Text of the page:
Background & aims: The infiltrating ductal adenocarcinoma of the pancreas is among the most lethal of all solid malignancies, largely owing to a high frequency of early metastasis. We identified microRNA-10a (miR-10a) as an important mediator of metastasis formation in pancreatic tumor cells and investigated the upstream and downstream regulatory mechanisms of miR-10a.
Methods: Northern blot analysis revealed increased expression levels of miR-10a in metastatic pancreatic adenocarcinoma. The role of miR-10a was analyzed by Morpholino and short interfering RNA transfection of pancreatic carcinoma cell lines and resected specimens of human pancreatic carcinoma. Metastatic behavior of primary pancreatic tumors and cancer cell lines was tested in xenotransplantation experiments in zebrafish embryos.
Results: We show that miR-10a expression promotes metastatic behavior of pancreatic tumor cells and that repression of miR-10a is sufficient to inhibit invasion and metastasis formation. We further show that miR-10a is a retinoid acid target and that retinoic acid receptor antagonists effectively repress miR-10a expression and completely block metastasis. This antimetastatic activity can be prevented by specific knockdown of HOX genes, HOXB1 and HOXB3. Interestingly, suppression of HOXB1 and HOXB3 in pancreatic cancer cells is sufficient to promote metastasis formation.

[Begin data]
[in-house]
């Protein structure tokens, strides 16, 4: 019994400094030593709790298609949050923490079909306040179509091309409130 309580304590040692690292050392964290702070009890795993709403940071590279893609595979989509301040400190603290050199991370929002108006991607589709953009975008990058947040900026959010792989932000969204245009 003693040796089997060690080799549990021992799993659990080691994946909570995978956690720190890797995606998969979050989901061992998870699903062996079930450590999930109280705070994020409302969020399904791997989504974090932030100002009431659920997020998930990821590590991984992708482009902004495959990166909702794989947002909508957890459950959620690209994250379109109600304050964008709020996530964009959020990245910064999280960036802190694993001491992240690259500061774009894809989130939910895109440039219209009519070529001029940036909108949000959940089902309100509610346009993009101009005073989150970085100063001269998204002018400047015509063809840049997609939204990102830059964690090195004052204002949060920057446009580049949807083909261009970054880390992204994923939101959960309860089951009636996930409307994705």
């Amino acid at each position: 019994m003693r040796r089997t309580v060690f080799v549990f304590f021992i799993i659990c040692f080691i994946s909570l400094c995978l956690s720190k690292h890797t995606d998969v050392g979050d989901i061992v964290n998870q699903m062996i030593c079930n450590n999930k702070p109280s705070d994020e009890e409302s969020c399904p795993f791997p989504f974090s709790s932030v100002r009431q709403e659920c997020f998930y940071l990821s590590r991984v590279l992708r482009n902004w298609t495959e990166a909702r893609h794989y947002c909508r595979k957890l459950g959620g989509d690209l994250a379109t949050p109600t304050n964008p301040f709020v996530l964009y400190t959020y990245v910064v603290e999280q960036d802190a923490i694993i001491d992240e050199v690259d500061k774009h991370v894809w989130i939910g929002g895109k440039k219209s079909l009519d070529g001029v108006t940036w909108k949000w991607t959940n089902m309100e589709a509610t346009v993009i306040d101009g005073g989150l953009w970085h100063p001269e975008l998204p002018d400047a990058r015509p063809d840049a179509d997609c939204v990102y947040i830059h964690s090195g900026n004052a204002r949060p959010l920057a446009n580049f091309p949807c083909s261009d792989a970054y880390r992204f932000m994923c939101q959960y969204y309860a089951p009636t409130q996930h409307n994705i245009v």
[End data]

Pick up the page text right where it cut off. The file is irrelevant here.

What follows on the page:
Conclusions: These findings suggest that miR-10a is a key mediator of metastatic behavior in pancreatic cancer, which regulates metastasis via suppression of HOXB1 and HOXB3. Inhibition of miR-10a expression (with retinoic acid receptor antagonists) or function (with specific inhibitors) is a promising starting point for antimetastatic therapies.